Self-development-oriented competitiveness fluctuates across the menstrual cycle, according to new research published in Adaptive Human Behavior and Physiology. But hormonal contraceptives appear to interfere with this effect.
“I’ve always been really interested in what drives behaviour but, over time, I have been more and more interested in the relationship between the brain and our biology,” said study author Lindsie Catherine Arthur, a PhD candidate at The University of Melbourne.
Hormones play an important role in lots of biological processes, like growth and development or sexual function. There are lots of ways that hormones are thought to influence behaviour, but empirical research is still catching up. It’s those things that I am interested in understanding.
The researchers recruited 278 women (average age 26) from 21 different countries. Eight-six participants were hormonal contraception users, while the other 192 women were not. The participants completed a brief prescreening and baseline survey to collect demographic and menstrual cycle characteristics, followed by 28-days of daily surveys.
Competitiveness was measured using a scientifically-validated questionnaire known as the Multidimensional Competitive Orientation Inventory, which assesses four different types of competitive tendencies: hypercompetitive orientation, self-developmental competitive orientation, anxiety-driven competition avoidance, and lack of interest toward competition.
The researchers found that naturally-cycling women experienced a mid-cycle increase in self-development competitiveness. But this was not observed among women using hormonal contraception. People with a high level of self-development competitiveness agree with statements such as “Competitive situations allow me to bring the best out of myself”, “I enjoy testing myself in competitive situations,” and “I enjoy competition as it allows me to discover my abilities.”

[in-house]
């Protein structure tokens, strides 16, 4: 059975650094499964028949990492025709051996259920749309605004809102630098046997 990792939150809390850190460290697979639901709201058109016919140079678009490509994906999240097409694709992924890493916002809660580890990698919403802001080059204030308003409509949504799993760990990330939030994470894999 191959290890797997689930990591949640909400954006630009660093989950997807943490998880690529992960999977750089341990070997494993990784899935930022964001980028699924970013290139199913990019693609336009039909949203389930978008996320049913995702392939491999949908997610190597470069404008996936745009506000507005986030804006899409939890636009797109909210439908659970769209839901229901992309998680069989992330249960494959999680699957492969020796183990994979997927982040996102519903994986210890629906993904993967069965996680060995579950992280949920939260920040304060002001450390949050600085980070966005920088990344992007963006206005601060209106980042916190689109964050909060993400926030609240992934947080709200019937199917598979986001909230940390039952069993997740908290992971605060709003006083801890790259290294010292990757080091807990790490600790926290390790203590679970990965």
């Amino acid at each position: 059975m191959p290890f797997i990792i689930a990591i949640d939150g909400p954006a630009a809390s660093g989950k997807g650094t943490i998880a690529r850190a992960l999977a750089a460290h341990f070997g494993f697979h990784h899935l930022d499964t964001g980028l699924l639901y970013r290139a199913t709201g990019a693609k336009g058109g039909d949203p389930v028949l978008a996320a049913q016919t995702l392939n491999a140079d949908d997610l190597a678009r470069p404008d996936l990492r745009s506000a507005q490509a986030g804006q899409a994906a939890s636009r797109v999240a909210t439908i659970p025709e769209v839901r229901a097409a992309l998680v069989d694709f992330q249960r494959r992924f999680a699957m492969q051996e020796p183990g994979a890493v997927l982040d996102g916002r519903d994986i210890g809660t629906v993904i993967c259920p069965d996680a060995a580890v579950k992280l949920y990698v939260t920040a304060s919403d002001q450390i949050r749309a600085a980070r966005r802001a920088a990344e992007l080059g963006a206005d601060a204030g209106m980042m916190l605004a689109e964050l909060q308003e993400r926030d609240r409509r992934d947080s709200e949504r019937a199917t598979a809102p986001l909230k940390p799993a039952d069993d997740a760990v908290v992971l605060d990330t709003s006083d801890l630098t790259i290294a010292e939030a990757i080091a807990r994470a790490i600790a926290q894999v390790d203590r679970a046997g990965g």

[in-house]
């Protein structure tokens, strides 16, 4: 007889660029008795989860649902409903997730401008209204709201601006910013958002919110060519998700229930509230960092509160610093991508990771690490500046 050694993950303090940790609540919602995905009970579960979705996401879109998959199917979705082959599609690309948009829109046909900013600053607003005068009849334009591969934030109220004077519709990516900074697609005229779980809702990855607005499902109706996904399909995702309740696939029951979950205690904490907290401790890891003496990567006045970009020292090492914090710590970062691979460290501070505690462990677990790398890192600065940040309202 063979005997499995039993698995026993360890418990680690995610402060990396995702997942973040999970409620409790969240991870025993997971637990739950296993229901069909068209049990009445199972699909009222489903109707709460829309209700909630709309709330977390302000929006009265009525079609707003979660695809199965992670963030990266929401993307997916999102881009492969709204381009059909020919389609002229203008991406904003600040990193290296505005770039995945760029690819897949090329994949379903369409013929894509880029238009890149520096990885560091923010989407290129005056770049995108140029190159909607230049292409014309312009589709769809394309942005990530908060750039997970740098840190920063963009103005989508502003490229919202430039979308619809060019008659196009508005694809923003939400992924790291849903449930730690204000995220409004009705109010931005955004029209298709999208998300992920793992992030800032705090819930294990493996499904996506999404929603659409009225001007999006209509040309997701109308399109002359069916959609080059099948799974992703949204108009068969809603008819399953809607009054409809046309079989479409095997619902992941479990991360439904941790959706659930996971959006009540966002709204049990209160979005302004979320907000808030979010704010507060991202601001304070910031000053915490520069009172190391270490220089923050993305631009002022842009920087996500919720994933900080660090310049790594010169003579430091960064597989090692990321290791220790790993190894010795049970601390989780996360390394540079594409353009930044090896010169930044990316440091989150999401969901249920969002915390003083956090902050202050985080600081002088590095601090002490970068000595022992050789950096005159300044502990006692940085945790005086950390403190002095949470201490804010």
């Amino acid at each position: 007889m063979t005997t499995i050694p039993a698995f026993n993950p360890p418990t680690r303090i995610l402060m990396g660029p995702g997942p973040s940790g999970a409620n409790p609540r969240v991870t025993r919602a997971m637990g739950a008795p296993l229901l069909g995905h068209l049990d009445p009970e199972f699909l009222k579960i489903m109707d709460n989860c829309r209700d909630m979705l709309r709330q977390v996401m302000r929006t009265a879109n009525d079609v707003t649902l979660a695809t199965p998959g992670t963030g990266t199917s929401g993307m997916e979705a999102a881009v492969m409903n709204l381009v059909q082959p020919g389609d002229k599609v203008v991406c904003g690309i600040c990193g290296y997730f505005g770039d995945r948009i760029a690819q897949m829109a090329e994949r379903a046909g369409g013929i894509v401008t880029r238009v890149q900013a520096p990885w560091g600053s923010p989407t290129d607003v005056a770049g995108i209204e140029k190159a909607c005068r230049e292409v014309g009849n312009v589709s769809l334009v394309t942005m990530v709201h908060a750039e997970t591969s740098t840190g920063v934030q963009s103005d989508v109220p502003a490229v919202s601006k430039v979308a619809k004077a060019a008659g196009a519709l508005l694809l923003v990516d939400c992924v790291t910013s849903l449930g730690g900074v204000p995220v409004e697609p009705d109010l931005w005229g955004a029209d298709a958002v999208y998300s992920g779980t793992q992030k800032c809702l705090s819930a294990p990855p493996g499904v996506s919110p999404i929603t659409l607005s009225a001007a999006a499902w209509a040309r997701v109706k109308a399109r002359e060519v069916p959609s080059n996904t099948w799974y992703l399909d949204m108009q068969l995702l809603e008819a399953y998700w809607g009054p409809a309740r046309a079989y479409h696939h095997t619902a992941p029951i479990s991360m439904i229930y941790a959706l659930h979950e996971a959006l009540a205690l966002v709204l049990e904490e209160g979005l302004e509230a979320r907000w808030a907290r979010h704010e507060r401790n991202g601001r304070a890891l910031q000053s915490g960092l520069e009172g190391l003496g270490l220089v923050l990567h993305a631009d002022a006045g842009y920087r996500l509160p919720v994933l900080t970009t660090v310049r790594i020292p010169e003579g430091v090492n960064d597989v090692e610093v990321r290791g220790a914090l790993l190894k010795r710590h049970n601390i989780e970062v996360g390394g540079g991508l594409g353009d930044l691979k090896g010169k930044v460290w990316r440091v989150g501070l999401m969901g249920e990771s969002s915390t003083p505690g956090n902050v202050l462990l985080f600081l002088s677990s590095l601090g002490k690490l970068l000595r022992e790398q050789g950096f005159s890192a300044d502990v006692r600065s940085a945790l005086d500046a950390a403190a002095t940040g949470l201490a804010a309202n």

The findings indicate “that competitive motivation fluctuates across the menstrual cycle, with periods of high fertility associated with higher competitiveness,” Arthur told PsyPost. “However, hormonal contraceptives disrupt the natural cycle and blunt the expected peak in competitiveness that is observed around ovulation. Importantly, this study does not say that hormonal contraceptive users are less competitive than naturally cycling women overall.”
But as with any study, the new research includes some caveats.
“This research used self-report measures and didn’t look directly at behaviour, instead we asked women how much they enjoyed competitive situations or how much they wanted to beat other people. We are now looking at a range of behaviours that research tells us women use to compete. For example, we are measuring things like appearance enhancement and gossip, which can be used to compete with others.”
The study, “Fertility predicts self-development-oriented competitiveness in naturally cycling women but not hormonal contraceptive users“, was authored by Lindsie C. Arthur and Khandis R. Blake.